Obstructive sleep apnea (OSA) is actually the most common type of sleep apnea. It occurs when the soft tissue in the back of your throat relaxes during sleep, causing a blockage of the airway (along with loud snoring). In turn this blocks the airflow into the lungs. Obstructive sleep apnea is defined as five or more episodes of apnea (temporary absence of breathing) or hypopnea (diminished depth and rate of breathing)  per hour of sleep (called apnea-hypopnea index or AHI) in individuals who have excessive daytime sleepiness. Patients with 15 or more episodes of apnea or hypopnea per hour of sleep are considered to have moderate sleep apnea

Untreated sleep apnea prevents you from getting a good night’s sleep. The pausing of breathing literally shocks your body out of its natural sleep rhythms. As a result, you tend to spend more time in light sleep and less time in the deep, restorative sleep you need to be full of energy, mentally sharp, and productive the following day.

It can be difficult to diagnose sleep apnea without help, since most symptoms only occur when you are sleeping. So it’s advisable to ask a bed partner or record yourself while sleeping. Not everyone who snores has sleep apnea and vice versa. Some recent studies have also found that if you have snoring and grind your teeth than you likely have some form of apnea, so you should get checked by a physician. So how do you tell the difference between common snoring and a more serious case of sleep apnea? The biggest sign is how you feel during the day. The quality of your sleep is unaffected by “normal” snoring as much as sleep apnea does. So you would be less likely to suffer from sleepiness and fatigue during the day.

So where does the dentist come in? An official diagnosis of sleep apnea must come from a physician with the possibility of sleep center visit. A dentist can fabricate an Oral appliance which are used to reposition the tongue and lower jaw forward during sleep to maintain the open airway. Usually, oral appliances are recommended for mild to moderate Sleep Apnea patients, but can be used in severe sleep apnea patients who cannot tolerate CPAP machines (The standard treatment right now is use of a CPAP (Continuous Positive Airway Pressure) machine, but 25%-50% of sleep apnea patients do not follow thru with or tolerate CPAP machines). Some recent studies have shown these oral appliances to be the most effective in treating snoring and mild to moderate obstructive sleep apnea.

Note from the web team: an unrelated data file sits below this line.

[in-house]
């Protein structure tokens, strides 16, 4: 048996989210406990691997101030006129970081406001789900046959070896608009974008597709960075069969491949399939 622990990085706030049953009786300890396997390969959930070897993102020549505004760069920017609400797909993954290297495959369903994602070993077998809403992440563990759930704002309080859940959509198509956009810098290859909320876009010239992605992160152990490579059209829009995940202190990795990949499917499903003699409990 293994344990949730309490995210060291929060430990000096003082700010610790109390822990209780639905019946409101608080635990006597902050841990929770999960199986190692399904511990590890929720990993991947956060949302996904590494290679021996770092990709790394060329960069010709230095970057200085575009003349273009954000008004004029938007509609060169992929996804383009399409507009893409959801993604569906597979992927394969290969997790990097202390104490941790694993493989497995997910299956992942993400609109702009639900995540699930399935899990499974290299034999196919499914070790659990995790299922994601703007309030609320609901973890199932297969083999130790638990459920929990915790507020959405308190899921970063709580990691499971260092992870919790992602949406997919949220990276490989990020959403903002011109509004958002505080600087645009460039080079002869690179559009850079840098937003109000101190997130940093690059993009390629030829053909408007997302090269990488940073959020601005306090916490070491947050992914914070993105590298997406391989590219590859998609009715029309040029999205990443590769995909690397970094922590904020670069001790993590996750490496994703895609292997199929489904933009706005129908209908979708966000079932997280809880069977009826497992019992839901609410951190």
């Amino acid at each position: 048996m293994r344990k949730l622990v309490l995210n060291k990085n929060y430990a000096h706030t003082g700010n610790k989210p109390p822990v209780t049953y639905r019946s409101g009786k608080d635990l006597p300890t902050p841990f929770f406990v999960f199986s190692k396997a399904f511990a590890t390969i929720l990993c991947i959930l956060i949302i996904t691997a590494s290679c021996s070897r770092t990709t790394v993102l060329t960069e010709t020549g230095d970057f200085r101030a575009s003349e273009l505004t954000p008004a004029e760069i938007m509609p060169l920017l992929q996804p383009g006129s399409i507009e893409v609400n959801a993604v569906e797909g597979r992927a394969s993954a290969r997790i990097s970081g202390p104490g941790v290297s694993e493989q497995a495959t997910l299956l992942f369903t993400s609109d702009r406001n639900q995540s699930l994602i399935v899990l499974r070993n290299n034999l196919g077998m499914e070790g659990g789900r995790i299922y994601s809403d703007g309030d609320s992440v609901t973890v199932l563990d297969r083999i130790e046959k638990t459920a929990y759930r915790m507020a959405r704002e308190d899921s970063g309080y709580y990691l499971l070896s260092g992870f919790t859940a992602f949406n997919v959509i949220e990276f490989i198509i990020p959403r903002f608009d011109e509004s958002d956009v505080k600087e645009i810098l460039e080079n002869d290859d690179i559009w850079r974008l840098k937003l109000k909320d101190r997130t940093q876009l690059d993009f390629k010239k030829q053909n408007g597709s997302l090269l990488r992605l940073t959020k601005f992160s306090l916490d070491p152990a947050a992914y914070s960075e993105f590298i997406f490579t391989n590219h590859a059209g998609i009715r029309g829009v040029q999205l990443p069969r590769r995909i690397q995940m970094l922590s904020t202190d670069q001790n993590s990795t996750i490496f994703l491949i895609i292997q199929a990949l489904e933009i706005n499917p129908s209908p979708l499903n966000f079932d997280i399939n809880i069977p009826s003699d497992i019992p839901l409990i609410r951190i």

At Dr. Perrone‘s office, we use an oral appliance called a TAP appliance (Thornton Adjustable Positioner). The TAP holds the lower jaw in a forward position so that it does not fall open during the night and cause the airway to collapse. It is able to maintain a clear airway to reduce snoring and improve breathing. We feel this gives the patient the best option for success.

The unique design allows the patient to fine-tune his/her treatment at home and work with the dentist to achieve the best possible results. Patients are empowered to manage the degree of lower jaw protrusion over as many nights as it takes to achieve the optimal treatment position. The TAP has a single point of central adjustment, which prevents uneven bilateral adjustment that can create an irregular bite and discomfort.

The TAP has over a 95% success rate. It is the key to a snore-free, restful night of sleep. This appliance also treats sleep apnea without the need for surgery, a mask, or medication. The TAP is recognized as the market leader in oral appliances for snoring and sleep apnea and is currently prescribed by over 7,000 dentists worldwide to treat snoring and sleep apnea. In addition, it is the most researched oral appliances on the market with over 30 independent peer reviewed published studies. A simple dental examination is necessary to know if the patient will be able to use an oral appliance. So, schedule one today for you and your loved ones!